This Week in English | September 25, 2023

Heather Falconer Wins Writing Across Curriculum Award 

This past summer the Association for Writing Across the Curriculum recognized Heather Falconer’s monograph Masking Inequality with Good Intentions: Systemic Bias, Counterspaces, and Discourse Acquisition in STEM Education as the 2023 recipient of the WAC Best Monograph Award. The award is given annually to an authored book (including books by multiple authors) that makes an exceptional contribution to WAC scholarship, including (but not limited to) WAC programming, administration, pedagogy, and impact.

The Selection Committee had this to say about Falconer’s accomplishment:

This award goes to Heather M. Falconer for Masking Inequality with Good Intentions: Systemic Bias, Counterspaces, and Discourse Acquisition in STEM Education (The WAC Clearinghouse and University Press of Colorado). The selection committee believes that this is a book we need at this cultural moment, one that takes an unflinching look at how efforts toward equity and inclusion in STEM disciplines are too often naive to the politics of language practice.

Falconer follows six students from historically underrepresented backgrounds as they navigate a multi-year undergraduate research program in biological, chemical, computer, and forensic sciences. Her methodology is impressive, grounded in interviews and observations. At the same time, she delivers astute and accessible explanations of key terms, recognizes the complex interplay of systemic and individual factors, and employs scholarship from both critical race theory and writing studies to contextualize the experience of the students. Their voices come through, as does hers.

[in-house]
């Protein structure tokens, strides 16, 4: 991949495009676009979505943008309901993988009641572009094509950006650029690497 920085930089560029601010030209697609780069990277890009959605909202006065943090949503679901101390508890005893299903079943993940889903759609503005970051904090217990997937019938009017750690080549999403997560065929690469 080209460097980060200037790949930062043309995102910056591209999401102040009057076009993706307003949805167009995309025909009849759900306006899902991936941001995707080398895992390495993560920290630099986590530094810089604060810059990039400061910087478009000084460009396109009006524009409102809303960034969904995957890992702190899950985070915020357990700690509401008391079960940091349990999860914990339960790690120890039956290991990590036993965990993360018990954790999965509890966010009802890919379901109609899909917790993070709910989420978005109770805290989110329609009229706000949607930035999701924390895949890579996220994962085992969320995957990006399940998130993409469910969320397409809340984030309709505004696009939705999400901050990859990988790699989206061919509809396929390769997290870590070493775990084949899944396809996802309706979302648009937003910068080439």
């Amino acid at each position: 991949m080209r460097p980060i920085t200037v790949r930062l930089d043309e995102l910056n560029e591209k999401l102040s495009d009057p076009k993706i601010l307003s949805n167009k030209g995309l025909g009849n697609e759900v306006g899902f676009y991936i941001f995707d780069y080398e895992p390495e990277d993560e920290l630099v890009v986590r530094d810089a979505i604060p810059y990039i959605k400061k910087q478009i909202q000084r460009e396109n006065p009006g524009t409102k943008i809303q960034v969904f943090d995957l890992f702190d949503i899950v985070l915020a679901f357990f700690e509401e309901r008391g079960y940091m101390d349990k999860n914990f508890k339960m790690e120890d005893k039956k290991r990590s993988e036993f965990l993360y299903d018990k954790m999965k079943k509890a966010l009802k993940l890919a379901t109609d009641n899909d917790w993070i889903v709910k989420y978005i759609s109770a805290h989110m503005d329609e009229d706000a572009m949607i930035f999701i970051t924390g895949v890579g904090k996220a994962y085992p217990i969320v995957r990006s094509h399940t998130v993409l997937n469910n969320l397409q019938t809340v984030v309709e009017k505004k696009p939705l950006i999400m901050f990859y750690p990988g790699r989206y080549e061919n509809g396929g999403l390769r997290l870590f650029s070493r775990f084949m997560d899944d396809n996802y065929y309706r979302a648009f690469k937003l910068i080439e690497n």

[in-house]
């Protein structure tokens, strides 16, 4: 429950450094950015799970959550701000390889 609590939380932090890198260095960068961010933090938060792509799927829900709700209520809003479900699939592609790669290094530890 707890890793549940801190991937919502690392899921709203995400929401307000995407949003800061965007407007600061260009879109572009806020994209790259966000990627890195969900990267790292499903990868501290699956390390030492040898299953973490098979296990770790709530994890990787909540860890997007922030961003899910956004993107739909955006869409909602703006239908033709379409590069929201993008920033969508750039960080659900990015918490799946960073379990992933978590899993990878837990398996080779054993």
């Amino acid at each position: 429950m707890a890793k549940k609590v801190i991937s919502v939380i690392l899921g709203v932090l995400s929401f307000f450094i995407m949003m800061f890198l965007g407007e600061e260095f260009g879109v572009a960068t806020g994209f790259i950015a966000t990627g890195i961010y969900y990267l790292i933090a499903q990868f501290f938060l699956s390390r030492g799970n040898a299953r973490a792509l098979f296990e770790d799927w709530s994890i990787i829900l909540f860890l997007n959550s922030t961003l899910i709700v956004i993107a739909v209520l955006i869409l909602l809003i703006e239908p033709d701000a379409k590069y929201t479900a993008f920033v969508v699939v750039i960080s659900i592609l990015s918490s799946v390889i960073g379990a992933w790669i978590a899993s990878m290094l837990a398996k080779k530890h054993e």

In Falconer’s careful examination of the vexing institutional obstacles these students face even in a well-designed, linguistically and racially aware program, she argues that such efforts may not be enough if the students’ intersectional identities, aspirations, and goals are not sufficiently recognized and addressed. Meanwhile, she recounts how some faculty mentors, albeit too few, create vital counterspaces in which students grow as emerging scientists and writers. She delivers some important practical recommendations for pedagogy and program development but perhaps more significantly articulates questions and frameworks that will inform future research.

The book is available in open-access formats on the WAC Clearinghouse.

Professor Falconer joined the Writing Studies faculty of the English Department in the fall of 2021. This semester she is teaching a section of ENG 320: Technical Communication for Engineering and a seminar/workshop on Technical Editing and Document Design for advanced undergraduates (ENG 416) and graduate students (ENG 516).

Jonathan Barron Publishes New Article on Robert Frost

Jonathan Barron’s article “New Hampshire’s Secret Modernism: ‘For Once, Then, Something’” was recently published in The Robert Frost Review. Professor Barron writes: